How do you slow this fearsome attack down and protect your own vulnerable areas at the same time? Blitz for one. McNabb has few weaknesses in his game, but he has always been suspect to pressure right up the middle, which disrupts his rhythm and throws off his accuracy. Getting this type of pressure on him has always been easier in concept than in fact, given his mobility. You need a combination of disciplined ends, who can keep contain and prevent McNabb from scrambling outside, and a strong inside push. Two years ago, Zimmer got this magic combination during the Cowboys' win at Texas Stadium. He stopped McNabb on the game's final drive with a steady diet of six and seven man rushes.
When Dallas does bring the heat, and it will, it must account for the Eagles' screens. When Reid was Mike Holmgren's OC at Green Bay, the Packers were without peer at running screen passes. Reid has made his Eagles the standard. He runs them on any down and in any sequence. His primary tendency is to run them on first downs, when he fells the opponent is going to blitz. However, he will run them several plays in a row if he feels his protection schemes are coming undone. The Dallas linemen will have to be wary of what the Eagles linemen are doing in front of them.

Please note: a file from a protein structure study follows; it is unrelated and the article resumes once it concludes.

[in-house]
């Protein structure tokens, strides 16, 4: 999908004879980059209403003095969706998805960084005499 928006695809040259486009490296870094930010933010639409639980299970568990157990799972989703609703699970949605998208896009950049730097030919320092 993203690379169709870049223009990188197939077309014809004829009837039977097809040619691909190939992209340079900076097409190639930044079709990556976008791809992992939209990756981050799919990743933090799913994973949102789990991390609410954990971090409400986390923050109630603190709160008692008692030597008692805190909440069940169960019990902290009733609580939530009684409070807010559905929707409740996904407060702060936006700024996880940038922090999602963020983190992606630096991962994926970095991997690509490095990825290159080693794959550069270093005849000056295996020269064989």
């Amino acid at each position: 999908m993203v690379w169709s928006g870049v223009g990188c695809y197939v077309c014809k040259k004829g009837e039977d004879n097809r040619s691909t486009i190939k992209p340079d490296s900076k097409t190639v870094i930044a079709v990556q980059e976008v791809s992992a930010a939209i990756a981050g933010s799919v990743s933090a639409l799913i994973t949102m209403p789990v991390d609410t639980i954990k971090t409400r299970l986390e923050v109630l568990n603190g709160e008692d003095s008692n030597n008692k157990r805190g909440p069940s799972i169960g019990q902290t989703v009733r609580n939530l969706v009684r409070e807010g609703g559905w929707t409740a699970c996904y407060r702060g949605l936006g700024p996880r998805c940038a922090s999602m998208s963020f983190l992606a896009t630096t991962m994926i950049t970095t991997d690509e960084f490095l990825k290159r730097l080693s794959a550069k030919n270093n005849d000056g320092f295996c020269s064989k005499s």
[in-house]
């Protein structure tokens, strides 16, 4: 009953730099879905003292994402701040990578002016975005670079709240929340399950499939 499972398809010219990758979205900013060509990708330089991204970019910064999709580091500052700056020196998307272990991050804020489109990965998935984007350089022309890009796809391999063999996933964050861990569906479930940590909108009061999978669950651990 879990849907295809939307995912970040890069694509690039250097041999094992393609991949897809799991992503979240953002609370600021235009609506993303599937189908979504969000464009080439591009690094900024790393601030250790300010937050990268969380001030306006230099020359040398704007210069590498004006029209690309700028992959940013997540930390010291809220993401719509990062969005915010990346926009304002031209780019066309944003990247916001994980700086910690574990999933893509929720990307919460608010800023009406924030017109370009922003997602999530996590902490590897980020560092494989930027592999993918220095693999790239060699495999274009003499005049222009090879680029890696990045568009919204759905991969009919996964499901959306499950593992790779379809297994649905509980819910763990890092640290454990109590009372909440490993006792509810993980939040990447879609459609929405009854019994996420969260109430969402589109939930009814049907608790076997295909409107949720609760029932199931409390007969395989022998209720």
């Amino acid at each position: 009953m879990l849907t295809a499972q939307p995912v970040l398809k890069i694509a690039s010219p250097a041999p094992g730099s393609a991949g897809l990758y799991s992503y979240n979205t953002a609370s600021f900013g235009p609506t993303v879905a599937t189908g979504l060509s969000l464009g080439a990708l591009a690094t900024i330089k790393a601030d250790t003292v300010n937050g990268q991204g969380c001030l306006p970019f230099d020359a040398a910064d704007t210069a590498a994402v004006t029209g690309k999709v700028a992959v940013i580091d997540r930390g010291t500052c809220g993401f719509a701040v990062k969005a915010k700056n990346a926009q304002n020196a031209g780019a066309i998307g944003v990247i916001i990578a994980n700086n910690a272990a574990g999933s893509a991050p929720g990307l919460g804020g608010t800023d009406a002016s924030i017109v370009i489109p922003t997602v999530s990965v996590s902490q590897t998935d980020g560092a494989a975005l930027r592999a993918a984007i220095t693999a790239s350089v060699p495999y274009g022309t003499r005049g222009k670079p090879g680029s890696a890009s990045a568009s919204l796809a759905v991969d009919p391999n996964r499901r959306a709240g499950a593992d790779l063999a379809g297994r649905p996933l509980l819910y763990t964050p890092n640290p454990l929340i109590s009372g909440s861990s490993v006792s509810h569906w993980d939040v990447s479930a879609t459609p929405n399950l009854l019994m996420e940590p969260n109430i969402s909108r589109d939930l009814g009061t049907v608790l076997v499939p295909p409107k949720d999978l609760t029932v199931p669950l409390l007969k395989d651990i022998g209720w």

And this McNabb is not the swashbuckling McNabb of old. The hernia has curbed his explosiveness and made him a pocket passer. To his credit, he has adjusted beautifully. However, the Raiders were able to throw him off for a half by keeping him in the pocket and mixing an occasional fifth blitzer. I look for Zimmer to do the same.
Since Philadelphia is so pass-heavy these days, I also look for Dallas to move away from its base 3-4 this week. Against the 49ers, Dallas briefly unveiled a 4-2-5 look that had Greg Ellis and Demarcus Ware at the ends, with LaRoi Glover and Chris Canty inside. Nguyen and Scott Shanle were the linebackers.